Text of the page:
amplitude, high          - Relatively small, - Limited scalability
             frequency vibrations     does not obstruct
             to the skin              normal movement
                                      ranges of the

Heat pump    Solid state device       - No fluids          - Poor spatial and
             that moves thermal       required             temporal resolution
             energy to heat or                             - Bulky
             cool the skin                                 - Limited bandwidth
  Commercially Available Tactile
 CyberTouch  (US$14800) attached on
  CyberGlove from Virtual Technologies Ltd.,
 TouchSense from Immersion Ltd.
 TouchMaster
 Displaced Temperature Sensing System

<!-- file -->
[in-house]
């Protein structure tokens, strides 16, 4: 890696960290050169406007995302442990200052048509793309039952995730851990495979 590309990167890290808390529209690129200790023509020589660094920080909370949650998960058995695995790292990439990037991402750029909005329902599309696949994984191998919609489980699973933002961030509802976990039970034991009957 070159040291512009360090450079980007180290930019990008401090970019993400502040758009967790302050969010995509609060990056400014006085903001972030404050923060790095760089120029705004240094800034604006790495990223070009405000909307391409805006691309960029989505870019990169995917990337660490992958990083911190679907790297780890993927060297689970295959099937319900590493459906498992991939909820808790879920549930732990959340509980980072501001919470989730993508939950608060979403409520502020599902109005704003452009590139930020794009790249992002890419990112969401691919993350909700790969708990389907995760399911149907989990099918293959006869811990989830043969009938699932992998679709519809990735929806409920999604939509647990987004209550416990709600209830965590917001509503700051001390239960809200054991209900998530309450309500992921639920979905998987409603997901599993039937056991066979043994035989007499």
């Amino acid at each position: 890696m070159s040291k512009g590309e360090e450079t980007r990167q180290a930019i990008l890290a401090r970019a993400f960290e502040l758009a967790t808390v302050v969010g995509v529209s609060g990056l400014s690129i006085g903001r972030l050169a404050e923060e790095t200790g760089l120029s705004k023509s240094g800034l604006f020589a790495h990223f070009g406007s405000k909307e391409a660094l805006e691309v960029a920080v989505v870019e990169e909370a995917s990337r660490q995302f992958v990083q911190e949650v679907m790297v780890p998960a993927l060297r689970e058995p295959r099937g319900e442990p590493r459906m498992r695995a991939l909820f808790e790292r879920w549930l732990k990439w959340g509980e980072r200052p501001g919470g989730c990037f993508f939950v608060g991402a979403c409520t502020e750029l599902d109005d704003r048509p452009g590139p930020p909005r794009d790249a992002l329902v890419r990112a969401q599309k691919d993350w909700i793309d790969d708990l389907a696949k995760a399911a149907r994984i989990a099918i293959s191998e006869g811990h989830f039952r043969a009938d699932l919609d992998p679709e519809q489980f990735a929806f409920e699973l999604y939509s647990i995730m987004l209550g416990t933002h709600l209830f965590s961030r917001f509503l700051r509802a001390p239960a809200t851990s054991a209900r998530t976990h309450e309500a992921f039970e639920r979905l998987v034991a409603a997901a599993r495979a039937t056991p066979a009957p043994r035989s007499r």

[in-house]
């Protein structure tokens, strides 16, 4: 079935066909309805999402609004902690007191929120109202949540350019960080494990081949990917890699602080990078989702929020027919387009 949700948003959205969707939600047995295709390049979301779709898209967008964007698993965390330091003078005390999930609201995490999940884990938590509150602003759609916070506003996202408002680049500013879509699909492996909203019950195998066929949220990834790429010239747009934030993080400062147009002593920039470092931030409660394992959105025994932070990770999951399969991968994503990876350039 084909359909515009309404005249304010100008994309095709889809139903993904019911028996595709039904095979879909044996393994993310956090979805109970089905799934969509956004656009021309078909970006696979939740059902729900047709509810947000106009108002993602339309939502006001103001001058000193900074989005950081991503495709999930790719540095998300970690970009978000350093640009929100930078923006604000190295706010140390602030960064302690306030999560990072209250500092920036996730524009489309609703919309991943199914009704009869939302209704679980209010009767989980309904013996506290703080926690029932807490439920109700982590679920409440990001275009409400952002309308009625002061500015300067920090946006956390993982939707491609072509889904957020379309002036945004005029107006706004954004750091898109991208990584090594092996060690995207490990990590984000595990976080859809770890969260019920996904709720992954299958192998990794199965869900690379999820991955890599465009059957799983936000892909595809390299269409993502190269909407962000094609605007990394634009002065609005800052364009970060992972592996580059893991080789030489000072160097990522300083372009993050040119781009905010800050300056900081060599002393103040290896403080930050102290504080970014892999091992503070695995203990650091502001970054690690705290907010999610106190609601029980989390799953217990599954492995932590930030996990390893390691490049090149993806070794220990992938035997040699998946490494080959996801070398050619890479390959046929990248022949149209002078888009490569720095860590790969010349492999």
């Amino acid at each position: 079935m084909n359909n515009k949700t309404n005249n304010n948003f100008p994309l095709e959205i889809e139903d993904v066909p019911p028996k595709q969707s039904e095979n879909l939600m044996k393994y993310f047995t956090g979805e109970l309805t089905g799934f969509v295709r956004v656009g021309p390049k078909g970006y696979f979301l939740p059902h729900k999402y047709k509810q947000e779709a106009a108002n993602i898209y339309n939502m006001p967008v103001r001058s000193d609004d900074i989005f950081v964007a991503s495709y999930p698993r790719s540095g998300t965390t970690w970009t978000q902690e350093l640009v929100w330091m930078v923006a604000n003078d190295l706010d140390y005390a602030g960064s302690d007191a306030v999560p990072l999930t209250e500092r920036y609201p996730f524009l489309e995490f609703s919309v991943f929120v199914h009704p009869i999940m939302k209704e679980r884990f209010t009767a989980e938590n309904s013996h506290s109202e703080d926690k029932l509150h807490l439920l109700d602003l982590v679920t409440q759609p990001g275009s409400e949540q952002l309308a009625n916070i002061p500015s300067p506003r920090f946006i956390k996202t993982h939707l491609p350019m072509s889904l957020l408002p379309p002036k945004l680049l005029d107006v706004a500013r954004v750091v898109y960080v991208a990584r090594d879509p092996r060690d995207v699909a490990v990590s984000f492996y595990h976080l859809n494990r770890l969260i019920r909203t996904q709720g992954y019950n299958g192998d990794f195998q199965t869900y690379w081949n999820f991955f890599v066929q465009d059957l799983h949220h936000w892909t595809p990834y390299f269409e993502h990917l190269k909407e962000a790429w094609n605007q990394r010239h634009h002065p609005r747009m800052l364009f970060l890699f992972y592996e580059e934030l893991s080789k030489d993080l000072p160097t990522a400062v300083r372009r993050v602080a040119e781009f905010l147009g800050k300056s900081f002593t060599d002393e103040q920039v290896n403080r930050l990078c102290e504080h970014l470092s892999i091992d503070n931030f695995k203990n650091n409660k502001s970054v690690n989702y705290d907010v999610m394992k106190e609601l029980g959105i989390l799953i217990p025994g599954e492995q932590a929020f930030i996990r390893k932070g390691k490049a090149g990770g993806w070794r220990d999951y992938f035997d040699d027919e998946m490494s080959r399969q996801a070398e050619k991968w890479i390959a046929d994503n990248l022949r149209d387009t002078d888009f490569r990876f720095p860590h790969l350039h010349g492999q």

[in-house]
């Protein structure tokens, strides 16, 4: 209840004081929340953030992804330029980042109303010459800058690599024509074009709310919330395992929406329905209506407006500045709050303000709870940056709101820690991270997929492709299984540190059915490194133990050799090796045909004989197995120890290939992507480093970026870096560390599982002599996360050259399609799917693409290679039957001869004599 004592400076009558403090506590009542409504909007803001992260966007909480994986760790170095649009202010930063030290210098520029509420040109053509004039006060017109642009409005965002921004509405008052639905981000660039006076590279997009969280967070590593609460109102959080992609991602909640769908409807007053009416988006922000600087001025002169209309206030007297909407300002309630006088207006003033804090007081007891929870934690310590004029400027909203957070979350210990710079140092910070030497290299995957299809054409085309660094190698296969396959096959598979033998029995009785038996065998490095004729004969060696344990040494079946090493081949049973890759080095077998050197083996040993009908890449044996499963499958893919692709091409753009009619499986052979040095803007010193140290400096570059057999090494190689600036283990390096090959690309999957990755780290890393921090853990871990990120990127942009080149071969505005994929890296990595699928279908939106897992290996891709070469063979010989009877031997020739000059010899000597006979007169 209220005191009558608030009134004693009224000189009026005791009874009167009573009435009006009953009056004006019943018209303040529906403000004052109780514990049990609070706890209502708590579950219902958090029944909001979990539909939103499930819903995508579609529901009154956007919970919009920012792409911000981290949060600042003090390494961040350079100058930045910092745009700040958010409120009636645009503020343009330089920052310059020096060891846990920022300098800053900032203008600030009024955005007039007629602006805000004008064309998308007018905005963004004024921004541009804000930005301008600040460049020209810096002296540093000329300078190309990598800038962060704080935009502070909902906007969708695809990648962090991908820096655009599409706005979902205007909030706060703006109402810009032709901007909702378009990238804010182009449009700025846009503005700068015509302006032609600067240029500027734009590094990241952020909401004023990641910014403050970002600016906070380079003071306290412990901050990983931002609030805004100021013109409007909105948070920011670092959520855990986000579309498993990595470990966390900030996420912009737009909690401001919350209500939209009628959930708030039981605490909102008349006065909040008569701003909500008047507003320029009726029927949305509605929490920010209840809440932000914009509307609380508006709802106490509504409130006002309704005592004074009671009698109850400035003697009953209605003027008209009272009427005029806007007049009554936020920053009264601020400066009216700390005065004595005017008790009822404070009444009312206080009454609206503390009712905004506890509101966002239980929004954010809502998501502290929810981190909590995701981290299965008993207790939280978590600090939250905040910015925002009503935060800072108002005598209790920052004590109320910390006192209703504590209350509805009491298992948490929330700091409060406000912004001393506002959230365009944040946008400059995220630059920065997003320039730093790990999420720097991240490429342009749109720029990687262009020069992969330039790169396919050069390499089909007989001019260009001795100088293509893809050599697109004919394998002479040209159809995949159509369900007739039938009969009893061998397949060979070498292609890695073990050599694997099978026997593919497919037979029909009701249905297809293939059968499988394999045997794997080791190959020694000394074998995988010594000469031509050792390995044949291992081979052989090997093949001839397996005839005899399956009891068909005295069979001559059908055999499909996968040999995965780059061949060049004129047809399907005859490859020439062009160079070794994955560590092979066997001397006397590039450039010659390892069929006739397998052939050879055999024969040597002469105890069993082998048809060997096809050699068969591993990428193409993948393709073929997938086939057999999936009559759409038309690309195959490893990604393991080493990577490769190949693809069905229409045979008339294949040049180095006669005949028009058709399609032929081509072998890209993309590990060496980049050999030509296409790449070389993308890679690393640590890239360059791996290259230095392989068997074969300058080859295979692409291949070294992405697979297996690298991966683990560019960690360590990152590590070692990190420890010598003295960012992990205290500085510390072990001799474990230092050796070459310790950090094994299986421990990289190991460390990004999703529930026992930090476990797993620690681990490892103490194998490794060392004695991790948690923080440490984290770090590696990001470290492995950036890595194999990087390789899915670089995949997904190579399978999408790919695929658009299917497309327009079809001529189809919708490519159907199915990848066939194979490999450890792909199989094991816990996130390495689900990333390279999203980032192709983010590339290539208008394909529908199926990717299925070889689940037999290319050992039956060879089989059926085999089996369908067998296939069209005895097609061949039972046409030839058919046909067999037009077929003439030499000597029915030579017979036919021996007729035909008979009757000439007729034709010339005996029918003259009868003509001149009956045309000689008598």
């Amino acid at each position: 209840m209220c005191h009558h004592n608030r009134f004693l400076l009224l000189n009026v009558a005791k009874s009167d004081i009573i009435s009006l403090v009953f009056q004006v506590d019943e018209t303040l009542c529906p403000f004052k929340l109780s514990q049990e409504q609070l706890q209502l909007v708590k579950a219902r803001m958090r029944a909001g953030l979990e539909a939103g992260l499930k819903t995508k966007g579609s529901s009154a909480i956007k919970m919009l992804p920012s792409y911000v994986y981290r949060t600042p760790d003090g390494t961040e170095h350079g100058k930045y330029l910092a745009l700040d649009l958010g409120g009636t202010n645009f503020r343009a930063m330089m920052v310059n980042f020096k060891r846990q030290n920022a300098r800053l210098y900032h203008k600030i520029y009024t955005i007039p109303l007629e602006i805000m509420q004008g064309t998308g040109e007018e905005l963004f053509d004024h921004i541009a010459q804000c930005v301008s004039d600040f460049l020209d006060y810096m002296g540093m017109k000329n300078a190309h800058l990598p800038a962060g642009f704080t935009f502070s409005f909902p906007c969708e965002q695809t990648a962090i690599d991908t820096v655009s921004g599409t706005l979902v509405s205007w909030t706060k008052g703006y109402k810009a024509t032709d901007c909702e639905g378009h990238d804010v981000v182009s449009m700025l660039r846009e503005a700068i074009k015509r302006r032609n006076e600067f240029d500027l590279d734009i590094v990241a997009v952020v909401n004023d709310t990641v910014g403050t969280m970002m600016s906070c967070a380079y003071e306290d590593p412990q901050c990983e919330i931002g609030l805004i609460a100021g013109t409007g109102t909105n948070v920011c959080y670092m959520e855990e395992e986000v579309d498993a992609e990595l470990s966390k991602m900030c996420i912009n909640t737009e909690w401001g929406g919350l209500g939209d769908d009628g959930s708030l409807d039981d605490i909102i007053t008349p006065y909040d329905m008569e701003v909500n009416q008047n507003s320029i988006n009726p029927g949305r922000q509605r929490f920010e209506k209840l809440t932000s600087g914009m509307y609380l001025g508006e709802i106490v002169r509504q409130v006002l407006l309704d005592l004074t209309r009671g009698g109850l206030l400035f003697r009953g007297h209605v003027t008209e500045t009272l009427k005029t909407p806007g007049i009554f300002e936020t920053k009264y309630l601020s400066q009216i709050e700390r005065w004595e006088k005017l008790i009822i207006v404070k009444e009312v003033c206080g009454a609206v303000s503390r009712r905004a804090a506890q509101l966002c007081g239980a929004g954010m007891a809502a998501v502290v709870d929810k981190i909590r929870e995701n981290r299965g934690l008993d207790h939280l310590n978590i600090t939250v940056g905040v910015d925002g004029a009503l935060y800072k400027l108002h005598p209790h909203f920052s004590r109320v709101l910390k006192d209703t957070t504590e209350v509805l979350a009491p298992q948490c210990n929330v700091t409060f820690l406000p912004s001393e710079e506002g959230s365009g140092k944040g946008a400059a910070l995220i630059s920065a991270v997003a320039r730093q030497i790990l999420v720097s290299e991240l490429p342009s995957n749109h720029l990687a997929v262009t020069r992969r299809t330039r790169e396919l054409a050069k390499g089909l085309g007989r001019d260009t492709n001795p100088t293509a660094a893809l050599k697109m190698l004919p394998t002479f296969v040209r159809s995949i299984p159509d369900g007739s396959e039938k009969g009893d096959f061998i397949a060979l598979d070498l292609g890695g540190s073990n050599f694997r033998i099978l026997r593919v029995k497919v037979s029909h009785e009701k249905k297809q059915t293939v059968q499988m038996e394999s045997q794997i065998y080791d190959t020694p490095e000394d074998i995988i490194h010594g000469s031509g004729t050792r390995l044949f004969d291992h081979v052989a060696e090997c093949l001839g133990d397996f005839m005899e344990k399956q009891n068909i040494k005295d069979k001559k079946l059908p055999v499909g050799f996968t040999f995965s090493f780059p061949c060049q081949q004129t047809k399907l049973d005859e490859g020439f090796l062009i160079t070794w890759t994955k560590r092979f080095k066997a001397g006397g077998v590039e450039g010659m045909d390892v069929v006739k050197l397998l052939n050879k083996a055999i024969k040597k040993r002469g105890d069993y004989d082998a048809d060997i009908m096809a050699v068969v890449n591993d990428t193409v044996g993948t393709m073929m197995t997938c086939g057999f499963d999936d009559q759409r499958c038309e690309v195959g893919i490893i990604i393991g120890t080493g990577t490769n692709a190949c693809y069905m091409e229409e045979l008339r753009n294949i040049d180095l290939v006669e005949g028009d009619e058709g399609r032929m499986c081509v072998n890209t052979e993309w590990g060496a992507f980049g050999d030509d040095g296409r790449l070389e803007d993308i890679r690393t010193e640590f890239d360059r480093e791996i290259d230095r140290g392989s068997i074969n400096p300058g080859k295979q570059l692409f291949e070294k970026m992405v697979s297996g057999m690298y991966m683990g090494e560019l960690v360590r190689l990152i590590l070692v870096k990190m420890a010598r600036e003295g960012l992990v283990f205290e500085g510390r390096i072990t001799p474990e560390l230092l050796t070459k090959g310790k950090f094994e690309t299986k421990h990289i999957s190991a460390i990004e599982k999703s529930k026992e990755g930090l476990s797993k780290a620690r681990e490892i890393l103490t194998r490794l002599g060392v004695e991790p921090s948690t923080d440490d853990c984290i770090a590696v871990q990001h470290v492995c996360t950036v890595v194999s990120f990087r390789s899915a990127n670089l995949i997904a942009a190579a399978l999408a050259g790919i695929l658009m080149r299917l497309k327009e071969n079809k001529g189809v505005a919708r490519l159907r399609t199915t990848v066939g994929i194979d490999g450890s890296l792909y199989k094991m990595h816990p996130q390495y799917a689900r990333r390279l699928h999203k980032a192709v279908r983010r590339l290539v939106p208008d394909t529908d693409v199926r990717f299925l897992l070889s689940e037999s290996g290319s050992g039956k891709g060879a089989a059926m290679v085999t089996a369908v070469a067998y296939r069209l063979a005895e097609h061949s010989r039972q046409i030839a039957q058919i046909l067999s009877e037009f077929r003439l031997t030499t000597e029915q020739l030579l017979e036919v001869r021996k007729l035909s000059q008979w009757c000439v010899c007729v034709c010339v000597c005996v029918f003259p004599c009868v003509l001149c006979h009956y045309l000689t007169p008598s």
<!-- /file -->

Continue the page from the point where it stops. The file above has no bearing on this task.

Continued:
TouchSense Mouse
Displaced Temperature Sensing System
          Kinesthetic Interfaces
 Threecomponents to providing a force
 feedback interface for VEs
   Measurement     of the movement of the user fingers,
    hands, arms and sensing any forces he exerts
   Calculation of the effect of the exerted forces on
    objects in the VE and the resultant forces that
    should act on the user
   Presentation of these resultant forces to the user
    fingers, wrist, and arm as appropriate
      Human Kinesthetic Sense
 Kinesthesiaprovides humans with an
  awareness of the position and movement of
  body parts
 Receptors
   Skin
   Joints
   muscles
   Human Kinesthetic Receptors
 Skin receptors – skin stretch and cutaneous
 Joint receptors
        torque – Golgi endings in joint ligaments
   Joint
   Capsule stretch – Ruffini endings in joint capsules

 Muscle    receptors
   Muscle  tension – Golgi tendon organs
   Muscle stretch and its rate of change – muscle